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  #21  
Old Posted Apr 18, 2006, 4:21 AM
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Quote:
Originally Posted by malec
84 bn to build the whole city.
25 years to build the whole city. They will build it in parts
ok! man! thank u for answer...
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  #22  
Old Posted Apr 18, 2006, 4:23 AM
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Quote:
Originally Posted by Damien
Does the Tower of Babel come to mind to anyone else?
yes of course!! I was talking with my mom respect of this new building and she told me!! Oh god! I´m thinking in babel tower!!
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  #23  
Old Posted Apr 18, 2006, 4:45 AM
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This is crazy, never even herad of this place before.
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  #24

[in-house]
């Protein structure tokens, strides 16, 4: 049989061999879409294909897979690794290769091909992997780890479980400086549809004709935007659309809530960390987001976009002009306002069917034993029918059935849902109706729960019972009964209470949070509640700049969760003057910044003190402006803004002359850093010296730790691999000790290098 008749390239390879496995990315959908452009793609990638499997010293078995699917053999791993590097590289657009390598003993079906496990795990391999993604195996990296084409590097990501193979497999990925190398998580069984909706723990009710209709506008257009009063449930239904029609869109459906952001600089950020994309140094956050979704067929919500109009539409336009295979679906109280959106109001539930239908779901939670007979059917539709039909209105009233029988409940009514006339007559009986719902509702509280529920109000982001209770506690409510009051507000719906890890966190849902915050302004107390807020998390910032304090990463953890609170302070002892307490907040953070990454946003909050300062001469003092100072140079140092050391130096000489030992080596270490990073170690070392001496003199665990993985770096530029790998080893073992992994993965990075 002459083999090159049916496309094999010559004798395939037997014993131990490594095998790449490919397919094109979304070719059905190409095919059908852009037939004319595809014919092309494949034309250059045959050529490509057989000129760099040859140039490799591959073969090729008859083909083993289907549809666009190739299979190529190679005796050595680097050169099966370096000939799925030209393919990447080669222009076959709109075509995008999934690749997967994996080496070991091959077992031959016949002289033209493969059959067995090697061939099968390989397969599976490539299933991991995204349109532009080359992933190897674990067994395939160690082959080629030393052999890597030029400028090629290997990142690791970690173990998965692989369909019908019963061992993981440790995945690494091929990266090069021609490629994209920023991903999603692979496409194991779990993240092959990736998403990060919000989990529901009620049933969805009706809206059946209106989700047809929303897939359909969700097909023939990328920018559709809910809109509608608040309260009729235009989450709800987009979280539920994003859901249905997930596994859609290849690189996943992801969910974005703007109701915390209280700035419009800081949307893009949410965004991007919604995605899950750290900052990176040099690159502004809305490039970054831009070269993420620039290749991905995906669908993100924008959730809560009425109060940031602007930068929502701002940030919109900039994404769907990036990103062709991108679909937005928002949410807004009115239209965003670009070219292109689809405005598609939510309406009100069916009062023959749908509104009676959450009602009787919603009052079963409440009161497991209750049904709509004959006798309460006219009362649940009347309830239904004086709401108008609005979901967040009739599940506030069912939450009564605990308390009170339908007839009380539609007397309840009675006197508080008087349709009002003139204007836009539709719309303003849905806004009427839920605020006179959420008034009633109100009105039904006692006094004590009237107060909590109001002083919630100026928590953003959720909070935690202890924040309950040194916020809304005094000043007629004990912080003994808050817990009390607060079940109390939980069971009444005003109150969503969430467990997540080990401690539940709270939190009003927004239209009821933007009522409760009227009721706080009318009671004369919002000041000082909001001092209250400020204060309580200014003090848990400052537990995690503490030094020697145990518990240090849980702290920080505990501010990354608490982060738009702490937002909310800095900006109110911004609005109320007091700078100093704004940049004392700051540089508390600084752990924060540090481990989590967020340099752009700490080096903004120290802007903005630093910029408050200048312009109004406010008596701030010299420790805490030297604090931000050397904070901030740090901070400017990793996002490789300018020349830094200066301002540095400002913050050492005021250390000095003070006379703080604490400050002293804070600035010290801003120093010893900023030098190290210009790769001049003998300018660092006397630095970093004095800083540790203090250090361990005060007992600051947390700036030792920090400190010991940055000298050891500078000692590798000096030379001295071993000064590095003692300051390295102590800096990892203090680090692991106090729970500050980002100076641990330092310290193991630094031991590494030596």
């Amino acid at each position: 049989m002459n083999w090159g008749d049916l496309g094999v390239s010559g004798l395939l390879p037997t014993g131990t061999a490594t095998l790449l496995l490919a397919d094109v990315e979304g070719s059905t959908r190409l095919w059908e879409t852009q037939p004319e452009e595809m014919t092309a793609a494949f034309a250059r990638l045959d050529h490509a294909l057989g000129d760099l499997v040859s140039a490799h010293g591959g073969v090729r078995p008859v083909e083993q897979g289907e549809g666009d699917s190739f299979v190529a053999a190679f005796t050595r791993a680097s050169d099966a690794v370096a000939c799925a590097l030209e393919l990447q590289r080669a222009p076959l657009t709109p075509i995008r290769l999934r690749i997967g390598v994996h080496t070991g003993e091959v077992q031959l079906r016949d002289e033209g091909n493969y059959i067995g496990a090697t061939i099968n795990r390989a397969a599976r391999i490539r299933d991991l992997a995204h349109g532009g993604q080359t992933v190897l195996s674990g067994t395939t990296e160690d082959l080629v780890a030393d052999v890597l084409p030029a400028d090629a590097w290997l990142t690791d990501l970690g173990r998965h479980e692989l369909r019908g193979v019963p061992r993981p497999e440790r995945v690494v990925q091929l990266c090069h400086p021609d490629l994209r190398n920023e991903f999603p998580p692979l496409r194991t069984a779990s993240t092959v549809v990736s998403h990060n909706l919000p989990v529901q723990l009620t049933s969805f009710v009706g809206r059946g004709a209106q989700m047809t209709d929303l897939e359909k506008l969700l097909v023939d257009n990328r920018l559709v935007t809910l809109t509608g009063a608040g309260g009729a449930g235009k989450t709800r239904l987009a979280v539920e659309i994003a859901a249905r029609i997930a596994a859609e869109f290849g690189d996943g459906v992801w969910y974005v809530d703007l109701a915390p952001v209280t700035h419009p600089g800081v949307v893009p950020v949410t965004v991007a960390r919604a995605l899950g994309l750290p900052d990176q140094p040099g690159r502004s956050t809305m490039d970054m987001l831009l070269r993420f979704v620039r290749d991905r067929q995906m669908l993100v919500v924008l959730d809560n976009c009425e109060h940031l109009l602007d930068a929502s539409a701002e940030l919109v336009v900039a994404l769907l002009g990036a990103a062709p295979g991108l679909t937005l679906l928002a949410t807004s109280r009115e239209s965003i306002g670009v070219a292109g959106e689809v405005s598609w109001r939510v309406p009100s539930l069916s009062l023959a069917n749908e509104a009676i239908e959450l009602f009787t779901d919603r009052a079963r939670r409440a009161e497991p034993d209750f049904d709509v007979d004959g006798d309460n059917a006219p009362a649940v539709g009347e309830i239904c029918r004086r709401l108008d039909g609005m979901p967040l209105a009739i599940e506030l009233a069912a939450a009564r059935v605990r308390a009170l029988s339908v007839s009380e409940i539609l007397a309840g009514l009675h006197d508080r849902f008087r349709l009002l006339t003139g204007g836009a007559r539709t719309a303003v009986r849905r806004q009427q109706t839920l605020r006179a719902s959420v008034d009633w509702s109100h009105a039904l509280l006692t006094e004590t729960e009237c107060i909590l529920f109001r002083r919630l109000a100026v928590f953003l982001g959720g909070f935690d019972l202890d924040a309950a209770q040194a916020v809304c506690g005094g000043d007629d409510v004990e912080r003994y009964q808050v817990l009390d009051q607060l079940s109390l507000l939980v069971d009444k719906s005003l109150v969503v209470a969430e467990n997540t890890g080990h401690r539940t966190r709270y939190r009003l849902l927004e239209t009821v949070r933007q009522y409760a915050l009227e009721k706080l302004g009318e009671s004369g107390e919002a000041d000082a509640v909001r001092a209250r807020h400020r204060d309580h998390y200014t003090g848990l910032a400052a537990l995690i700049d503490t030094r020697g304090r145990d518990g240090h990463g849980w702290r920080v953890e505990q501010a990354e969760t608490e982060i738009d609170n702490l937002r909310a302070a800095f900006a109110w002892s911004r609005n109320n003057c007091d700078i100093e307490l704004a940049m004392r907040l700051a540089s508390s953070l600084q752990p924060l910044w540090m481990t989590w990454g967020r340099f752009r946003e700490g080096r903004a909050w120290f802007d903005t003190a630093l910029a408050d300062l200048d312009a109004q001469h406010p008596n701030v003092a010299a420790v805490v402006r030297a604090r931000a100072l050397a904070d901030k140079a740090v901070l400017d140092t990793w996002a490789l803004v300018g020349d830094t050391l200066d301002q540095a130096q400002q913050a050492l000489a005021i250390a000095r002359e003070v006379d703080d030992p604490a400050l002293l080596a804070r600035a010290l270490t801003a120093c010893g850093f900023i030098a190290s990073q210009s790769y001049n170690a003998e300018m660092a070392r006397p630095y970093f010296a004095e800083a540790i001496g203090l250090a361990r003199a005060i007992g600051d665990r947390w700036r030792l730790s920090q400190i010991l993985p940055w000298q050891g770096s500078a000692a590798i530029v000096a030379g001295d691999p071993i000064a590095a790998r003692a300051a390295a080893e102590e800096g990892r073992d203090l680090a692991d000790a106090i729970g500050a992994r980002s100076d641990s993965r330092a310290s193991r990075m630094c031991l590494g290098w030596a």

Old Posted Apr 18, 2006, 4:54 AM
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Wow, impressive.
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  #25  
Old Posted Apr 18, 2006, 12:30 PM
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will this really get built?
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  #26  
Old Posted Apr 24, 2006, 1:50 PM
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The tower and the city look and sound intriguing, but between all the new devlopment in UAE, Qatar, and Kuwait itself, where are the 700,000 additional people coming from to populate the city? Just wondering.
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  #27  
Old Posted Apr 24, 2006, 3:39 PM
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Quote:
Originally Posted by polishavenger
at 84 billion pounds to construct to house only 7000 people, how can this be economically justified?